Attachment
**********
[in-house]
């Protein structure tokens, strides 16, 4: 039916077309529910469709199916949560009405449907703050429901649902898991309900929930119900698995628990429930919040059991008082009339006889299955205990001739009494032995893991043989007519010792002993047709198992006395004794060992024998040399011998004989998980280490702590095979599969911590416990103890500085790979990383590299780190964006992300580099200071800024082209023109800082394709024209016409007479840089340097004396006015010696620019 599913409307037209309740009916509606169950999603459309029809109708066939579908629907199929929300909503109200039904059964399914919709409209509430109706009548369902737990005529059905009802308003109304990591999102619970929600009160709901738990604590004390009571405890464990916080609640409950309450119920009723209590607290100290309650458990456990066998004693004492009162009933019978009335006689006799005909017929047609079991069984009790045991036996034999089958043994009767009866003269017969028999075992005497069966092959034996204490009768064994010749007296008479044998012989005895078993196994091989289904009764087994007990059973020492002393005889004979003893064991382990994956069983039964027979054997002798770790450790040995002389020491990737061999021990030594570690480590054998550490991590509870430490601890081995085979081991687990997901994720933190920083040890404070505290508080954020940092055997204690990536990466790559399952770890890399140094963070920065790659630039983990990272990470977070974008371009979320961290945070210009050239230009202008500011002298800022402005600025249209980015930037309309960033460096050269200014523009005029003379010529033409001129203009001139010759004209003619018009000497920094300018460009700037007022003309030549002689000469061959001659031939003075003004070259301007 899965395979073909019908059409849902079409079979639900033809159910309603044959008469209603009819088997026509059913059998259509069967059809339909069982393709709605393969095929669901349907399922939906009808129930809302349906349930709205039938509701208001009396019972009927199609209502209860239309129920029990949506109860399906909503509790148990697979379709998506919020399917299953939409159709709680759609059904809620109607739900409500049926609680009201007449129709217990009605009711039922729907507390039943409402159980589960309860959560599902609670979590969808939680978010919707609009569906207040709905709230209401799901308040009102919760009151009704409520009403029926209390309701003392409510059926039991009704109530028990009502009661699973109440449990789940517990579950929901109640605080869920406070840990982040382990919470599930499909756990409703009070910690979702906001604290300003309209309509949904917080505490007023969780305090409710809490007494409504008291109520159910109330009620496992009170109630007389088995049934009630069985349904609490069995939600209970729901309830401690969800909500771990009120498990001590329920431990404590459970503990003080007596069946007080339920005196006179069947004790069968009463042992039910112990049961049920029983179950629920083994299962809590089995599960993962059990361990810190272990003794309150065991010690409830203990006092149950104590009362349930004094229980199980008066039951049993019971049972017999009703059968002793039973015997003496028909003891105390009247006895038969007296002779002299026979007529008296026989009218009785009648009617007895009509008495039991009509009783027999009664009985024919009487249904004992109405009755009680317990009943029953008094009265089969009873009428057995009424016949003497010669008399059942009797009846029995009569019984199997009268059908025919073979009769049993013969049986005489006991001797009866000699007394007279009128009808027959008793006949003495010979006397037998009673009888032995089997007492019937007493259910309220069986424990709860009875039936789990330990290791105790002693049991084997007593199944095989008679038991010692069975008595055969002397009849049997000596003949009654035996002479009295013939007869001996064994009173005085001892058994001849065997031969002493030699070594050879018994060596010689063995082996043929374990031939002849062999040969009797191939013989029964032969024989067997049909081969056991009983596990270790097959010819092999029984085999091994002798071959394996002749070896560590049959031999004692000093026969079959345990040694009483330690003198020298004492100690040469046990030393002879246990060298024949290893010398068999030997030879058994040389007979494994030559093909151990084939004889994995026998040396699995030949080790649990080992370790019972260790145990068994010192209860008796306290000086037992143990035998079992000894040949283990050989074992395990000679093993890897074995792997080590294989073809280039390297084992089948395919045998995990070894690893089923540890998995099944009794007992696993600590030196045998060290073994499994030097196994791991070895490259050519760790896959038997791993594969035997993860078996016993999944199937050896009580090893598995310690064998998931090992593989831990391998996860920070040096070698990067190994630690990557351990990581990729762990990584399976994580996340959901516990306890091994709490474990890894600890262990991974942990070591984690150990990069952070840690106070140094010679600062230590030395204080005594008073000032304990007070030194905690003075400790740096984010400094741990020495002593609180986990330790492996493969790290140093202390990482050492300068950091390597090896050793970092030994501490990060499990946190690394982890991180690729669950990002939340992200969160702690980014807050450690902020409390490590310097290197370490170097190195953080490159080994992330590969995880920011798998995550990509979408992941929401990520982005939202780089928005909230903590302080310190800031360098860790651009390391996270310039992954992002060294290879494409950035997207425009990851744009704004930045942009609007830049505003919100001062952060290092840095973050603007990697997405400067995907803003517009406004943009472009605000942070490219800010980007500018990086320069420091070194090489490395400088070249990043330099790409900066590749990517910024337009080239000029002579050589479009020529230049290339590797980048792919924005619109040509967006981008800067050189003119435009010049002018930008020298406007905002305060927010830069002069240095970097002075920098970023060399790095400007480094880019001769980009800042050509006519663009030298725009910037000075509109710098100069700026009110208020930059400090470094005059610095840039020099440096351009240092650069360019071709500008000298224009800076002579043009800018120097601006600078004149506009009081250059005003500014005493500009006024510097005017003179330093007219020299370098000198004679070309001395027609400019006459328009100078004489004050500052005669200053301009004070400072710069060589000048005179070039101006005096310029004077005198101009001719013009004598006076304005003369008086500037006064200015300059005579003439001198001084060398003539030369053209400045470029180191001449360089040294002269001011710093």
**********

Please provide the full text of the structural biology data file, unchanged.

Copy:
[in-house]
């Protein structure tokens, strides 16, 4: 039916077309529910469709199916949560009405449907703050429901649902898991309900929930119900698995628990429930919040059991008082009339006889299955205990001739009494032995893991043989007519010792002993047709198992006395004794060992024998040399011998004989998980280490702590095979599969911590416990103890500085790979990383590299780190964006992300580099200071800024082209023109800082394709024209016409007479840089340097004396006015010696620019 599913409307037209309740009916509606169950999603459309029809109708066939579908629907199929929300909503109200039904059964399914919709409209509430109706009548369902737990005529059905009802308003109304990591999102619970929600009160709901738990604590004390009571405890464990916080609640409950309450119920009723209590607290100290309650458990456990066998004693004492009162009933019978009335006689006799005909017929047609079991069984009790045991036996034999089958043994009767009866003269017969028999075992005497069966092959034996204490009768064994010749007296008479044998012989005895078993196994091989289904009764087994007990059973020492002393005889004979003893064991382990994956069983039964027979054997002798770790450790040995002389020491990737061999021990030594570690480590054998550490991590509870430490601890081995085979081991687990997901994720933190920083040890404070505290508080954020940092055997204690990536990466790559399952770890890399140094963070920065790659630039983990990272990470977070974008371009979320961290945070210009050239230009202008500011002298800022402005600025249209980015930037309309960033460096050269200014523009005029003379010529033409001129203009001139010759004209003619018009000497920094300018460009700037007022003309030549002689000469061959001659031939003075003004070259301007 899965395979073909019908059409849902079409079979639900033809159910309603044959008469209603009819088997026509059913059998259509069967059809339909069982393709709605393969095929669901349907399922939906009808129930809302349906349930709205039938509701208001009396019972009927199609209502209860239309129920029990949506109860399906909503509790148990697979379709998506919020399917299953939409159709709680759609059904809620109607739900409500049926609680009201007449129709217990009605009711039922729907507390039943409402159980589960309860959560599902609670979590969808939680978010919707609009569906207040709905709230209401799901308040009102919760009151009704409520009403029926209390309701003392409510059926039991009704109530028990009502009661699973109440449990789940517990579950929901109640605080869920406070840990982040382990919470599930499909756990409703009070910690979702906001604290300003309209309509949904917080505490007023969780305090409710809490007494409504008291109520159910109330009620496992009170109630007389088995049934009630069985349904609490069995939600209970729901309830401690969800909500771990009120498990001590329920431990404590459970503990003080007596069946007080339920005196006179069947004790069968009463042992039910112990049961049920029983179950629920083994299962809590089995599960993962059990361990810190272990003794309150065991010690409830203990006092149950104590009362349930004094229980199980008066039951049993019971049972017999009703059968002793039973015997003496028909003891105390009247006895038969007296002779002299026979007529008296026989009218009785009648009617007895009509008495039991009509009783027999009664009985024919009487249904004992109405009755009680317990009943029953008094009265089969009873009428057995009424016949003497010669008399059942009797009846029995009569019984199997009268059908025919073979009769049993013969049986005489006991001797009866000699007394007279009128009808027959008793006949003495010979006397037998009673009888032995089997007492019937007493259910309220069986424990709860009875039936789990330990290791105790002693049991084997007593199944095989008679038991010692069975008595055969002397009849049997000596003949009654035996002479009295013939007869001996064994009173005085001892058994001849065997031969002493030699070594050879018994060596010689063995082996043929374990031939002849062999040969009797191939013989029964032969024989067997049909081969056991009983596990270790097959010819092999029984085999091994002798071959394996002749070896560590049959031999004692000093026969079959345990040694009483330690003198020298004492100690040469046990030393002879246990060298024949290893010398068999030997030879058994040389007979494994030559093909151990084939004889994995026998040396699995030949080790649990080992370790019972260790145990068994010192209860008796306290000086037992143990035998079992000894040949283990050989074992395990000679093993890897074995792997080590294989073809280039390297084992089948395919045998995990070894690893089923540890998995099944009794007992696993600590030196045998060290073994499994030097196994791991070895490259050519760790896959038997791993594969035997993860078996016993999944199937050896009580090893598995310690064998998931090992593989831990391998996860920070040096070698990067190994630690990557351990990581990729762990990584399976994580996340959901516990306890091994709490474990890894600890262990991974942990070591984690150990990069952070840690106070140094010679600062230590030395204080005594008073000032304990007070030194905690003075400790740096984010400094741990020495002593609180986990330790492996493969790290140093202390990482050492300068950091390597090896050793970092030994501490990060499990946190690394982890991180690729669950990002939340992200969160702690980014807050450690902020409390490590310097290197370490170097190195953080490159080994992330590969995880920011798998995550990509979408992941929401990520982005939202780089928005909230903590302080310190800031360098860790651009390391996270310039992954992002060294290879494409950035997207425009990851744009704004930045942009609007830049505003919100001062952060290092840095973050603007990697997405400067995907803003517009406004943009472009605000942070490219800010980007500018990086320069420091070194090489490395400088070249990043330099790409900066590749990517910024337009080239000029002579050589479009020529230049290339590797980048792919924005619109040509967006981008800067050189003119435009010049002018930008020298406007905002305060927010830069002069240095970097002075920098970023060399790095400007480094880019001769980009800042050509006519663009030298725009910037000075509109710098100069700026009110208020930059400090470094005059610095840039020099440096351009240092650069360019071709500008000298224009800076002579043009800018120097601006600078004149506009009081250059005003500014005493500009006024510097005017003179330093007219020299370098000198004679070309001395027609400019006459328009100078004489004050500052005669200053301009004070400072710069060589000048005179070039101006005096310029004077005198101009001719013009004598006076304005003369008086500037006064200015300059005579003439001198001084060398003539030369053209400045470029180191001449360089040294002269001011710093």